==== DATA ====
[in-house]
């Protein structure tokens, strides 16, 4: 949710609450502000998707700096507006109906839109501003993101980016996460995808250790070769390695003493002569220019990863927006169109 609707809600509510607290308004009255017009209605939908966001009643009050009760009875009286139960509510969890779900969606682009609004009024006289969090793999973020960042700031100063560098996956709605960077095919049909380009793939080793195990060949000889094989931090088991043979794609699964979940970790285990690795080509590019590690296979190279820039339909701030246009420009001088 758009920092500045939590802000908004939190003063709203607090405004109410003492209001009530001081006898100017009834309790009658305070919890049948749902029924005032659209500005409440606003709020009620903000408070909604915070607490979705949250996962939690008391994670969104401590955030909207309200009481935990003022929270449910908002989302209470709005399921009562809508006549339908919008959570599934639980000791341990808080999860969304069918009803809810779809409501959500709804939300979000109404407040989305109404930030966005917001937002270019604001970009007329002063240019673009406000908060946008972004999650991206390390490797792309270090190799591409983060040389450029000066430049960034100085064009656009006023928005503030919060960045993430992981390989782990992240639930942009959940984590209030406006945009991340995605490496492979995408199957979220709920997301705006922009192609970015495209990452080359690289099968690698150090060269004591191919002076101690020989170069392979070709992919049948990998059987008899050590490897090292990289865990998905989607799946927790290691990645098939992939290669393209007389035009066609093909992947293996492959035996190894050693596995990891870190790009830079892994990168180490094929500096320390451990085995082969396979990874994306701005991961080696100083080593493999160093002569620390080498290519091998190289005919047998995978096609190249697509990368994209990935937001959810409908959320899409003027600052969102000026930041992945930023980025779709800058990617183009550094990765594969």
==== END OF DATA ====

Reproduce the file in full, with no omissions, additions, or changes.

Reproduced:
[in-house]
């Protein structure tokens, strides 16, 4: 949710609450502000998707700096507006109906839109501003993101980016996460995808250790070769390695003493002569220019990863927006169109 609707809600509510607290308004009255017009209605939908966001009643009050009760009875009286139960509510969890779900969606682009609004009024006289969090793999973020960042700031100063560098996956709605960077095919049909380009793939080793195990060949000889094989931090088991043979794609699964979940970790285990690795080509590019590690296979190279820039339909701030246009420009001088 758009920092500045939590802000908004939190003063709203607090405004109410003492209001009530001081006898100017009834309790009658305070919890049948749902029924005032659209500005409440606003709020009620903000408070909604915070607490979705949250996962939690008391994670969104401590955030909207309200009481935990003022929270449910908002989302209470709005399921009562809508006549339908919008959570599934639980000791341990808080999860969304069918009803809810779809409501959500709804939300979000109404407040989305109404930030966005917001937002270019604001970009007329002063240019673009406000908060946008972004999650991206390390490797792309270090190799591409983060040389450029000066430049960034100085064009656009006023928005503030919060960045993430992981390989782990992240639930942009959940984590209030406006945009991340995605490496492979995408199957979220709920997301705006922009192609970015495209990452080359690289099968690698150090060269004591191919002076101690020989170069392979070709992919049948990998059987008899050590490897090292990289865990998905989607799946927790290691990645098939992939290669393209007389035009066609093909992947293996492959035996190894050693596995990891870190790009830079892994990168180490094929500096320390451990085995082969396979990874994306701005991961080696100083080593493999160093002569620390080498290519091998190289005919047998995978096609190249697509990368994209990935937001959810409908959320899409003027600052969102000026930041992945930023980025779709800058990617183009550094990765594969």